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Here’s a crazy idea: Productivity is psychological self-harm


Last edit November 26, 2021

Welcome to Sidekick by Kickresume — your trusty companion to all things career (that won’t bore you to death).This time about why getting things done is often painful.


Why productivity systems don’t stick? Blame your defense mechanisms

Productivity systems come with a promise: “There’s a trick to productivity!” If only you can trick your brain into doing these few simple things, you’ll be able to wave procrastination goodbye.

But whether it’s bullet journaling, the Pomodoro technique, Eat That Frog, or you name it, these systems rarely stick. After a brief period of moderate success, most people return to their old procrastinating self.

Why is that? 

According to Matt Goldenberg’s well thought out post on lesswrong.com, it’s because we try to trick our insanely adaptable minds into productivity without understanding why we procrastinate in the first place.

See, the most basic, coffee table magazine sort of explanation would be something like “We procrastinate to avoid negative emotions.” 

In other words, procrastination is a defense mechanism against taking actions that hurt us psychologically. You could even say that procrastination is a tool to prevent psychological self-harm. You wouldn’t be entirely wrong.

Now, the problem with productivity systems is that procrastination is smart. It’s like a virus. It can adapt to new circumstances.

Before you know it, you’re procrastinating from ever using that productivity tool again. 

All of that because you failed to resolve that underlying negative emotion, like your need for autonomy (you hate being coerced into action), self-loathing (when you feel guilty enough to finally take action), value tension (you want to see yourself as hard-working but damn, deep down you just want to sit back and relax)…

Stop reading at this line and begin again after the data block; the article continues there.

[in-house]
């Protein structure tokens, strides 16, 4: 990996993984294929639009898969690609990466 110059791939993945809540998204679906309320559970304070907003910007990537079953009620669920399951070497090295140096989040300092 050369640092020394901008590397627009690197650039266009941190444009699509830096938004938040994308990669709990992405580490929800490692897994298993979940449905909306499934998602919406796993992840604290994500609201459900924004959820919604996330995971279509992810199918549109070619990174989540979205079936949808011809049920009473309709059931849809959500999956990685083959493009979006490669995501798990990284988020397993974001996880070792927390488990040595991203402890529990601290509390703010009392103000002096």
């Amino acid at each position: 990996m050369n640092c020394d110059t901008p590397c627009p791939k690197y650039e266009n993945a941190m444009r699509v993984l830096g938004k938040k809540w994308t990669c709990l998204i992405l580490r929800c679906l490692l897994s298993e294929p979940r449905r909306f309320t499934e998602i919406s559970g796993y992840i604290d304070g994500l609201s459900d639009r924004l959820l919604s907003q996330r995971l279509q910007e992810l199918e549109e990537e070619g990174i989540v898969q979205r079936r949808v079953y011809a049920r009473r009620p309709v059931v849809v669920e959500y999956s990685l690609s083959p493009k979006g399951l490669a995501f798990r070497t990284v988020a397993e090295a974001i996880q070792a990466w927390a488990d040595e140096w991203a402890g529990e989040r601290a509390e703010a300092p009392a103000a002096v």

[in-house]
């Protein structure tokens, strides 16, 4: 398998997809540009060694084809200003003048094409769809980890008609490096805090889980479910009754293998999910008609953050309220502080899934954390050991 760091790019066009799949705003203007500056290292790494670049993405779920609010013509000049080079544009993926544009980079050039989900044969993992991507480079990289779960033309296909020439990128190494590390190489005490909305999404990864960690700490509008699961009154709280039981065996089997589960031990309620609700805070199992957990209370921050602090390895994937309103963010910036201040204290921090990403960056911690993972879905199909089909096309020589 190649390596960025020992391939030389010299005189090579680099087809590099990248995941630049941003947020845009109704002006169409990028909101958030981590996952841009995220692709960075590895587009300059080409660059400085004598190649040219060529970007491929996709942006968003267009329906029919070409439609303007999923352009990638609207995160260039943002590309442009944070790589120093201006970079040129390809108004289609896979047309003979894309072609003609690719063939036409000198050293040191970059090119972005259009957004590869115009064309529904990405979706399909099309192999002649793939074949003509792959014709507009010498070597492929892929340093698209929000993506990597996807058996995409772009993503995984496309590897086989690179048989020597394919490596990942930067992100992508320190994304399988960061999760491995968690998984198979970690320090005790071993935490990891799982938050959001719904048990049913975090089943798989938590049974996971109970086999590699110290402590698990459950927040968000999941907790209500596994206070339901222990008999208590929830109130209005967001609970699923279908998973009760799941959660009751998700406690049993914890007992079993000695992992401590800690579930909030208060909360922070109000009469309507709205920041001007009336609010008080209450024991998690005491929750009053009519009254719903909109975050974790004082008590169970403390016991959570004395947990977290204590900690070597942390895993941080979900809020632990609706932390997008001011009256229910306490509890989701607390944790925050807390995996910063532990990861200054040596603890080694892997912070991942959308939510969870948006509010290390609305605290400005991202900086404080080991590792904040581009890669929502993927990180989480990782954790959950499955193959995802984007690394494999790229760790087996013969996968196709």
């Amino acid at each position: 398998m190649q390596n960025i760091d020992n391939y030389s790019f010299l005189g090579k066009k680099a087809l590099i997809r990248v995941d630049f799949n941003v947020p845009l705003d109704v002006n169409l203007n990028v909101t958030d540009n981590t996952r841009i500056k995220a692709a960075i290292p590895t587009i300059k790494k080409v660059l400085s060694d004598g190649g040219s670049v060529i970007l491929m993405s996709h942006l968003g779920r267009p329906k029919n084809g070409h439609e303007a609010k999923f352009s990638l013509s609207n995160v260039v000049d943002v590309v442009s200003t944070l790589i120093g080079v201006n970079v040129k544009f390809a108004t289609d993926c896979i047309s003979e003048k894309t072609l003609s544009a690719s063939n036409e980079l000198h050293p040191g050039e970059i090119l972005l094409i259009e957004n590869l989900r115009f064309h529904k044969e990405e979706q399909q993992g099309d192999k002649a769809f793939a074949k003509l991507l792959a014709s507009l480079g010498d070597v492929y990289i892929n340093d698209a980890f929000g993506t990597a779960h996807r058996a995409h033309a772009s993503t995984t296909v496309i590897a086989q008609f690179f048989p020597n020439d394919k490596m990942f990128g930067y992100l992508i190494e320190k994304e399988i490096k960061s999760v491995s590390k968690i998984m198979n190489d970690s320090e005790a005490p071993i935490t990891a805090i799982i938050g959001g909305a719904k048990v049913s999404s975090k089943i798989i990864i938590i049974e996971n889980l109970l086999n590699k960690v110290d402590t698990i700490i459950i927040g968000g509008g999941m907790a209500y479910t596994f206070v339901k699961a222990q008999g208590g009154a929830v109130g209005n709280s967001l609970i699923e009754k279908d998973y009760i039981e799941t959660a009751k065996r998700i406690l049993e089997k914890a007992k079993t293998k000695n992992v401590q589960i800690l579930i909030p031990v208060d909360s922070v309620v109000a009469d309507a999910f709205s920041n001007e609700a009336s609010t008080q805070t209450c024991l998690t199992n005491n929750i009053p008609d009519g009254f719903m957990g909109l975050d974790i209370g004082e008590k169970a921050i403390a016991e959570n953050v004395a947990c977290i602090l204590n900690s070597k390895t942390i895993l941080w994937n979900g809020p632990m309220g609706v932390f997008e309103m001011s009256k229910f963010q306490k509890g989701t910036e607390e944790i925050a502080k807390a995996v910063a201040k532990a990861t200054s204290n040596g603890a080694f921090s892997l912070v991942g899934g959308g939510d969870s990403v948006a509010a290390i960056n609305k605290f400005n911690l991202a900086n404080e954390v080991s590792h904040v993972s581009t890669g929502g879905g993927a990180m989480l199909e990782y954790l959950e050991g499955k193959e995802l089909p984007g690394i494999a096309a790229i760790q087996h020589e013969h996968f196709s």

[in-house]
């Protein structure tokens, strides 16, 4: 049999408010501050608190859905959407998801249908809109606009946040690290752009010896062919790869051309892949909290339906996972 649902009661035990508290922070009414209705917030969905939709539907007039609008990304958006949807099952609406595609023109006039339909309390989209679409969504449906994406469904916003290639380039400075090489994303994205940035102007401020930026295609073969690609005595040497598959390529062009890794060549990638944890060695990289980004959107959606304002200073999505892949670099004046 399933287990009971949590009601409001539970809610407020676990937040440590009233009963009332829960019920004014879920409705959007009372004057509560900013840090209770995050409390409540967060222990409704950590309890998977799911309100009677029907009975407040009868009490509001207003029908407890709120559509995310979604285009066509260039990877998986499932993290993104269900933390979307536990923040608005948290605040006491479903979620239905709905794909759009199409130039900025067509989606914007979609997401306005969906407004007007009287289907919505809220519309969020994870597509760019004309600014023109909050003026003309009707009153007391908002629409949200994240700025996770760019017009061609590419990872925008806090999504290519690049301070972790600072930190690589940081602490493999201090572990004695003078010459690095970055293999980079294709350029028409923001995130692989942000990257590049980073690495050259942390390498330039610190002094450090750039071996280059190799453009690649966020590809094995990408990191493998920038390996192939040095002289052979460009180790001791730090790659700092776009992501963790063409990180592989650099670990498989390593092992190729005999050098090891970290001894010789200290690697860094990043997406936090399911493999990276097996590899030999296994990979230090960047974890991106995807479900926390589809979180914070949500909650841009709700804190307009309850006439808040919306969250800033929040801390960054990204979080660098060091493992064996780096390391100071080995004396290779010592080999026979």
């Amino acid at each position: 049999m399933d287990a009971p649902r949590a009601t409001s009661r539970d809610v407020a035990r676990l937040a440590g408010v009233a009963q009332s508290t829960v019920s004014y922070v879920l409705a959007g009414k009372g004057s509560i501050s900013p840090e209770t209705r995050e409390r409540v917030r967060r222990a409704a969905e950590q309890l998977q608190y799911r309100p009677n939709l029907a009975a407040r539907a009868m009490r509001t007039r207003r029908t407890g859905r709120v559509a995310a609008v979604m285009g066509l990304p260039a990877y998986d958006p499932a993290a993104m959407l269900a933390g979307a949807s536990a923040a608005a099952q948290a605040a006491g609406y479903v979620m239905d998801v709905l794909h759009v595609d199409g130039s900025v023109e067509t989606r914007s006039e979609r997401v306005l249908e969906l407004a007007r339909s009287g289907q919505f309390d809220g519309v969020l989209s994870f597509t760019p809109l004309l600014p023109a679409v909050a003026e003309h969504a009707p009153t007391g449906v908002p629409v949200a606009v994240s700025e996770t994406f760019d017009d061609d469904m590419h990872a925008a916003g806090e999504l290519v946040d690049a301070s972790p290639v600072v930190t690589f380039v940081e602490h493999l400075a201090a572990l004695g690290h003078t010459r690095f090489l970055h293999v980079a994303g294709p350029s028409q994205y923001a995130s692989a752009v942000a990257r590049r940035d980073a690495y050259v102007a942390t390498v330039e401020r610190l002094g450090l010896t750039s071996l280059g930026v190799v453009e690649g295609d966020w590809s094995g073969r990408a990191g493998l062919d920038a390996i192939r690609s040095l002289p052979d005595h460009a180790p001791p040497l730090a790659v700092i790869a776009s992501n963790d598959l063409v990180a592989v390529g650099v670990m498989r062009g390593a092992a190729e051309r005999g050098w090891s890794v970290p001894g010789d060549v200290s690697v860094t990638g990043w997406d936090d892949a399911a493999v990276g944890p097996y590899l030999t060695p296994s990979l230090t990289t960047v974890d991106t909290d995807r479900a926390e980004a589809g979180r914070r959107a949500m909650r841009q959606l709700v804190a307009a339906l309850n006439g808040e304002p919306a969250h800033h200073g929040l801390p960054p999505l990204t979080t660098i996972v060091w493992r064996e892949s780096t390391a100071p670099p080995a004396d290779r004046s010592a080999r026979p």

But I’m going to stop there. Read the full post. Sure, it’s nothing revolutionary but if you’re anything like me, you might enjoy seeing things from a fresh perspective.

Also, if you’re not familiar with lesswrong.com, give it a try. They’ve managed to build one of the most interesting internet communities that I know of.

Read full post: Why Productivity Systems Don’t Stick by Matt Goldenberg (lesswrong.com)


Don’t set your goals based on what you want. Base them on what you DON’T want 

Alright, then. Productivity systems don’t work because of some…negative emotions. 

But what if you could use those negative emotions to propel yourself forward? I mean, it certainly feels like some people do.

Hear me out.

Once upon a time, there was this guy called Andrew Wilkinson. Despite his professional success, he was unhappy. 

His calendar was packed with meetings, he was doing business with people he didn’t like, and the demands of his busy schedule were stressing him out.

Then he got a seemingly pretty underwhelming idea: “What if I could plan my life around avoiding the things I hate?” Turns out, he could.

First, he tried to imagine his worst possible day and worked backwards from there to set goals — or anti-goals — for avoiding this worst case scenario. 

For instance, he hated days packed with long meetings. What would be the anti-goal for that? “Never schedule an in-person meeting when it can otherwise be accomplished via email or phone.” Problem solved. 

In the end, Andrew says that this strategy made his life immeasurably better. 

Yet again, this idea is far from revolutionary. But in the end, it’s amazing how much you can achieve by trying to be consistently not stupid, instead of trying to be very intelligent. 

(Also, if procrastination is about avoiding negative emotions, does it mean that this strategy is basically procrastination? #philosoraptor)

Read full post: The Power of Anti-Goals by Andrew Wilkinson (medium.com)


What makes some people more productive than others (finally some hard data)